Arche-typos: Reanimat-er? I Barely Know Her!

Reanimate by Nils Hamm
Reanimate by Nils Hamm

Hello there and welcome to the first in a series of new Magic: the Gathering Articles, focused on discussing various Deck Archetypes. As a bit of an intro, my name’s Marcy, and I usually write about board games here on Goonhammer, but I’m actually a MTG goblin in secret, having been playing the game for 30 years on and off, mostly in Standard and other competitive formats (Modern and Legacy). These days, I mostly grind the Mythic rank of Arena, dabbling in Modern and Explorer when I’m feeling extra spicy. As such, my focus in the game is a little different than some of the other things we’ve covered so far on here, and I thought to myself: “Self, wouldn’t it be cool to tell readers curious about different types of deck styles how they work, where to start, or what makes those decks so much fun to play?!” And I said, “Yes, of course, Queen Marcy, you’re so smart and creative!” So here we are: Arche-typos, with our first installment, focusing on my favorite style of deck: Reanimator! 


Reanimator is a fun and flavorful deck that has one goal: cheat in huge, game breaking permanents from the Graveyard to the field quickly and take over the game before your opponent can easily respond. Let’s take a look at how Reanimator works in theory, the types of cards you’re looking to play, and then give you some sample decks for Standard and Explorer that you can consider trying yourself! 


Don’t Expect it to Tango: Making the Dead Dance Again


Exhume, Illustrated by Carl Critchlow
Exhume, Illustrated by Carl Critchlow

Reanimator decks are one of the most stalwart types of Magic deck archetypes, dating back to Alpha and Beta days with the card Animate Dead. Of course, the card back then was a semi-confusing mess of rules, essentially attaching an Aura Enchantment to a card in a graveyard, but it had an amazing upside: it allowed the owner of the enchantment to select ANY creature from ANY graveyard, meaning that what’s yours is also mine! Since then, there have been a vast array of similar cards, such as the aptly named Reanimate, Exhume, Unburial Rites, Goryo’s Vengeance, and Stitch Together being some of the most famous. Reanimator style decks also tend to face criticism for being “unfair”, because the monsters being cheated into play with the cards are vastly outclassed for the cost of doing so; Animate Dead has a Converted Mana Value of 2, and most Reanimator style cards are very similar, floating between 3-4 CMV historically. To combat this, many of them have some sort of downside – Animate Dead gave the monster -1/0, Exhume allowed both players to reanimate a target in their graveyards, Stitch Together required payment of life – but the downside was never really enough to deal with pulling things like Griselbrand, Elesh Norn, Grand Cenobite, Sun Titan, and the like out of a graveyard for “free”.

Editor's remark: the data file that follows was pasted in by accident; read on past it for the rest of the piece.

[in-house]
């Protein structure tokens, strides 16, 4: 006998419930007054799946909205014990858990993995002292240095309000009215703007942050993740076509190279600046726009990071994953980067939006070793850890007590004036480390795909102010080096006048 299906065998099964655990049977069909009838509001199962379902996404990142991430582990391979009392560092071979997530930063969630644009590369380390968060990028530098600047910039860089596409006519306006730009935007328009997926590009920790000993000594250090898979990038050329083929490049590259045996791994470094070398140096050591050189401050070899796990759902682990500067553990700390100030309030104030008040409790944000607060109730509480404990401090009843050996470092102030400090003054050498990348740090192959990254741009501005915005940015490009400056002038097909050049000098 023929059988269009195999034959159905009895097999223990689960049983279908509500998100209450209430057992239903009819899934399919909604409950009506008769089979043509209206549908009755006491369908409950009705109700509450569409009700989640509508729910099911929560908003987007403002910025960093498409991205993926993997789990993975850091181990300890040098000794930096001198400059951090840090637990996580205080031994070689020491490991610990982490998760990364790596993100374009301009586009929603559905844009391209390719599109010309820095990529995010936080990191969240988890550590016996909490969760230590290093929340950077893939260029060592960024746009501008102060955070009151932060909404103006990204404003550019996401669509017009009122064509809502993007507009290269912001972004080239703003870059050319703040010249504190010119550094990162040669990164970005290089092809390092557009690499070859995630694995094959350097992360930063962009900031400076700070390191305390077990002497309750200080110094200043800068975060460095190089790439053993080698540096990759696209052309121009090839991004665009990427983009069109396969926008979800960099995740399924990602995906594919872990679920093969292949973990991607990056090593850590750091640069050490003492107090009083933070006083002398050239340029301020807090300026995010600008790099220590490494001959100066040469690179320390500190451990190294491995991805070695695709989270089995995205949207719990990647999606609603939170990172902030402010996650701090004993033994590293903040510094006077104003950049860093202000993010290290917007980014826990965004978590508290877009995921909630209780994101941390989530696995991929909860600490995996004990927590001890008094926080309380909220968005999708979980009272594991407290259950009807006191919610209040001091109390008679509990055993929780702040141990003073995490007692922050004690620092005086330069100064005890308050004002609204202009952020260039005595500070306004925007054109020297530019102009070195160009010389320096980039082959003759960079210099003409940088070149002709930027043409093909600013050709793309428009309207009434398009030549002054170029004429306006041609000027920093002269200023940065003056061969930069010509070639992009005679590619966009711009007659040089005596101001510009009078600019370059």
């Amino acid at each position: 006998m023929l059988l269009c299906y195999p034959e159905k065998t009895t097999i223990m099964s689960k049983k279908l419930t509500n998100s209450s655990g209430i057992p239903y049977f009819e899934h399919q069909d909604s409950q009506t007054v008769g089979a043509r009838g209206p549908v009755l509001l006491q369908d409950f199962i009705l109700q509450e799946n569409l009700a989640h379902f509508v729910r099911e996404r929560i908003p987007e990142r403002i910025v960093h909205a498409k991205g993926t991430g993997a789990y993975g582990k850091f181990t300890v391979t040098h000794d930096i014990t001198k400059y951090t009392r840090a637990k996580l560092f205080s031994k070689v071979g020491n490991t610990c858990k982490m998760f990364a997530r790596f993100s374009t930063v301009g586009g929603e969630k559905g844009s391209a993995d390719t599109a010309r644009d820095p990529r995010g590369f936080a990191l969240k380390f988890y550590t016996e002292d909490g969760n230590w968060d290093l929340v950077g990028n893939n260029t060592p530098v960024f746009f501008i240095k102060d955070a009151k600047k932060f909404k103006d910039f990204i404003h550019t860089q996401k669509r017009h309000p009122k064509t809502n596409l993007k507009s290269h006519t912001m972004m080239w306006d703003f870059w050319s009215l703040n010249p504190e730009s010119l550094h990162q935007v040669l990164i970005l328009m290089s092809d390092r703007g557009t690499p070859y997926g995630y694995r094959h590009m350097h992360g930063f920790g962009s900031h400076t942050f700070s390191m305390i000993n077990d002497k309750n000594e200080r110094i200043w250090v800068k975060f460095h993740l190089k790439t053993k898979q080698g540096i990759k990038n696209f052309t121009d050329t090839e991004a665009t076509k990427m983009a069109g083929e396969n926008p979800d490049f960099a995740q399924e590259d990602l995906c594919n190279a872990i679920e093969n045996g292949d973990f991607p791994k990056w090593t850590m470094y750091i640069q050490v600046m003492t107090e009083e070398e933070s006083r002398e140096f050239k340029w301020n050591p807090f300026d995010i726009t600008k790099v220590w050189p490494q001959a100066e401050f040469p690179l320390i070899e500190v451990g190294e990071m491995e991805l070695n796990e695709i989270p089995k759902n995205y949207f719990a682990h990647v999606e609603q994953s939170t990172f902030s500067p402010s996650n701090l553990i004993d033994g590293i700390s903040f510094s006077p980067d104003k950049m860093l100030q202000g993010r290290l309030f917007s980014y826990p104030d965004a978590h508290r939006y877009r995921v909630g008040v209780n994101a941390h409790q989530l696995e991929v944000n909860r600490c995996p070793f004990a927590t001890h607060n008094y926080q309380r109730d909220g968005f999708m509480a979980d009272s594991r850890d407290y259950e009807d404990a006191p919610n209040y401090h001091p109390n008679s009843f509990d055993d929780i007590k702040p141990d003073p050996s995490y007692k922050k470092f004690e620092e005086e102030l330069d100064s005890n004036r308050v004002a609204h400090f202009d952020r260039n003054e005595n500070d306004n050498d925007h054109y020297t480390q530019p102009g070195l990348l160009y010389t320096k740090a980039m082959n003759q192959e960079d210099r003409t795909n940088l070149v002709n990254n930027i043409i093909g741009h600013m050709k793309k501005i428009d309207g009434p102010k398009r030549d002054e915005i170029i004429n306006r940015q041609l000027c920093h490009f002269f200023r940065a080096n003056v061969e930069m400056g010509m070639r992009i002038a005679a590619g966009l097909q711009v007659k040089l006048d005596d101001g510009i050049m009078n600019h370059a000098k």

That’s the part of Reanimator that makes things fun: you aren’t simply getting monsters from your Graveyard and putting them into play, you are usually wanting to target huge, game altering monsters (literally and figuratively) that easily take over the game state, placing your opponent on a usually insurmountable backfoot. There are few decks that, at the 2-3 mana threshold, can deal with an Elesh Norn being windmill slammed onto the field, and even if they can destroy the card, well… the deck type IS called ‘Reanimator’, after all! Even with how much slower Standard has gotten with recent sets, Reanimator style decks can still accomplish the same goal of hurling big problems into your opponent’s way well before they can comfortably deal with them. 


But how do we GET monsters into the Graveyard? Well, that comes with the real strategy of Reanimator decks: knowing how to self-mill and discard smartly, and at the right time. Many decks, especially many current Standard decks, run a lot of Exile and Graveyard hating cards (such as Graveyard Trespasser, the little jerk), meaning that it isn’t enough to stack your Graveyard, but to do so RIGHT. For this, most Reanimator decks run a variety of colors, historically a combination of White, Black, and Red, as many Red “Draw X” cards come with a rider that makes you discard cards. One of the most famous of these cards, Faithless Looting, reads: “Draw two cards, then discard two cards.” At 1 Red mana, Faithless Looting remains a staple in quite a lot of decks, and is banned in Modern literally because it fueled so many Graveyard style decks. Splashing colors isn’t unheard of in Reanimator style play, because if things go really sideways, you need to be able to cast the creatures from your hand, but if you reached that point of the game, it’s probably not looking too good!